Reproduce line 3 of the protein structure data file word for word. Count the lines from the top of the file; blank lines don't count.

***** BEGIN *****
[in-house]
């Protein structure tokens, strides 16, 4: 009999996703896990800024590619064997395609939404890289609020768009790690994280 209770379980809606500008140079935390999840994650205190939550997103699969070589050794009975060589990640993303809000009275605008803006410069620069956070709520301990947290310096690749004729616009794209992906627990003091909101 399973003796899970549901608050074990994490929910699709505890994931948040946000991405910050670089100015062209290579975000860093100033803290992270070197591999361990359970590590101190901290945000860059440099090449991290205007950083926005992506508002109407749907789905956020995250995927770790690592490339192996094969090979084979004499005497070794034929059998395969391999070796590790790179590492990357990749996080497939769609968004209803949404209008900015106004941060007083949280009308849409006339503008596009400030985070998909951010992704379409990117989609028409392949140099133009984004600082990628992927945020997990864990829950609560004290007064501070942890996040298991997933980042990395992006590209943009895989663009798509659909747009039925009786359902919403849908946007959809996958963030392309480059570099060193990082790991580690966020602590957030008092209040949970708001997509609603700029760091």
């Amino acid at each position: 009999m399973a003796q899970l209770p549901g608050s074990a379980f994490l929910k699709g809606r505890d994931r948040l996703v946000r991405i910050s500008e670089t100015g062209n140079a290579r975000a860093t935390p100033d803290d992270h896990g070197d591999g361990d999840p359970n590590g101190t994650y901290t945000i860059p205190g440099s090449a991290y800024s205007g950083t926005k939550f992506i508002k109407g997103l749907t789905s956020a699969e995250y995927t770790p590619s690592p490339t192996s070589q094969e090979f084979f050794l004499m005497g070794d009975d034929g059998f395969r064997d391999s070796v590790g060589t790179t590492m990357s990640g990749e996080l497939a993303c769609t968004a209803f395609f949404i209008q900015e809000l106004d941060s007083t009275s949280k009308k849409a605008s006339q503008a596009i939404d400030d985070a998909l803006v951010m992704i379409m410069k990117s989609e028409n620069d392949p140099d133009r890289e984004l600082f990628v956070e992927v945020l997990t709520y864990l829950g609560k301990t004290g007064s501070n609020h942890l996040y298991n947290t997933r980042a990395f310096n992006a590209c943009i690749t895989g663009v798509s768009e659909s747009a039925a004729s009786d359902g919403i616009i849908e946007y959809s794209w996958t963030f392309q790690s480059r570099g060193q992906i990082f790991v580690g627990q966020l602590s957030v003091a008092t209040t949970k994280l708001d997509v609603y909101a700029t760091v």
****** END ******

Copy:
């Amino acid at each position: 009999m399973a003796q899970l209770p549901g608050s074990a379980f994490l929910k699709g809606r505890d994931r948040l996703v946000r991405i910050s500008e670089t100015g062209n140079a290579r975000a860093t935390p100033d803290d992270h896990g070197d591999g361990d999840p359970n590590g101190t994650y901290t945000i860059p205190g440099s090449a991290y800024s205007g950083t926005k939550f992506i508002k109407g997103l749907t789905s956020a699969e995250y995927t770790p590619s690592p490339t192996s070589q094969e090979f084979f050794l004499m005497g070794d009975d034929g059998f395969r064997d391999s070796v590790g060589t790179t590492m990357s990640g990749e996080l497939a993303c769609t968004a209803f395609f949404i209008q900015e809000l106004d941060s007083t009275s949280k009308k849409a605008s006339q503008a596009i939404d400030d985070a998909l803006v951010m992704i379409m410069k990117s989609e028409n620069d392949p140099d133009r890289e984004l600082f990628v956070e992927v945020l997990t709520y864990l829950g609560k301990t004290g007064s501070n609020h942890l996040y298991n947290t997933r980042a990395f310096n992006a590209c943009i690749t895989g663009v798509s768009e659909s747009a039925a004729s009786d359902g919403i616009i849908e946007y959809s794209w996958t963030f392309q790690s480059r570099g060193q992906i990082f790991v580690g627990q966020l602590s957030v003091a008092t209040t949970k994280l708001d997509v609603y909101a700029t760091v």